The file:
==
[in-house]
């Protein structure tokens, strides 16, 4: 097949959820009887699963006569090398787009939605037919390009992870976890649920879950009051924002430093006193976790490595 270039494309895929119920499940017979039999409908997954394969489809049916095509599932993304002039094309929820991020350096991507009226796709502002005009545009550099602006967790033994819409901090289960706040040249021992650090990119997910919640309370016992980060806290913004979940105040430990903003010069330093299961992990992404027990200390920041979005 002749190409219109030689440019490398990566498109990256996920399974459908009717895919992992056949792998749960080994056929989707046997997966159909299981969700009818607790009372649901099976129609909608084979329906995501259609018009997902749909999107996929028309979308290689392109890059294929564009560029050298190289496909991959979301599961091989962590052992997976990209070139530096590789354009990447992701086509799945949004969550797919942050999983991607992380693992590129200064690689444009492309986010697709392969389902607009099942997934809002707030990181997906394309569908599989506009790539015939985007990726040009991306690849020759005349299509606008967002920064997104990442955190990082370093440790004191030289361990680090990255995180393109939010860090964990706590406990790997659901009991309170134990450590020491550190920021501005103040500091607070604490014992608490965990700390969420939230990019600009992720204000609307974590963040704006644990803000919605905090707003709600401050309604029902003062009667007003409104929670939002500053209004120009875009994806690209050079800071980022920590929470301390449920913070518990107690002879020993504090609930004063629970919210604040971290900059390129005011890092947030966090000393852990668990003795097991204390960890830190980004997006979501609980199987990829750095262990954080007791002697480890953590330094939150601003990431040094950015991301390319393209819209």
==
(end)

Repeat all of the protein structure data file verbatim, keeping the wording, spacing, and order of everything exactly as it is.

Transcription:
[in-house]
């Protein structure tokens, strides 16, 4: 097949959820009887699963006569090398787009939605037919390009992870976890649920879950009051924002430093006193976790490595 270039494309895929119920499940017979039999409908997954394969489809049916095509599932993304002039094309929820991020350096991507009226796709502002005009545009550099602006967790033994819409901090289960706040040249021992650090990119997910919640309370016992980060806290913004979940105040430990903003010069330093299961992990992404027990200390920041979005 002749190409219109030689440019490398990566498109990256996920399974459908009717895919992992056949792998749960080994056929989707046997997966159909299981969700009818607790009372649901099976129609909608084979329906995501259609018009997902749909999107996929028309979308290689392109890059294929564009560029050298190289496909991959979301599961091989962590052992997976990209070139530096590789354009990447992701086509799945949004969550797919942050999983991607992380693992590129200064690689444009492309986010697709392969389902607009099942997934809002707030990181997906394309569908599989506009790539015939985007990726040009991306690849020759005349299509606008967002920064997104990442955190990082370093440790004191030289361990680090990255995180393109939010860090964990706590406990790997659901009991309170134990450590020491550190920021501005103040500091607070604490014992608490965990700390969420939230990019600009992720204000609307974590963040704006644990803000919605905090707003709600401050309604029902003062009667007003409104929670939002500053209004120009875009994806690209050079800071980022920590929470301390449920913070518990107690002879020993504090609930004063629970919210604040971290900059390129005011890092947030966090000393852990668990003795097991204390960890830190980004997006979501609980199987990829750095262990954080007791002697480890953590330094939150601003990431040094950015991301390319393209819209």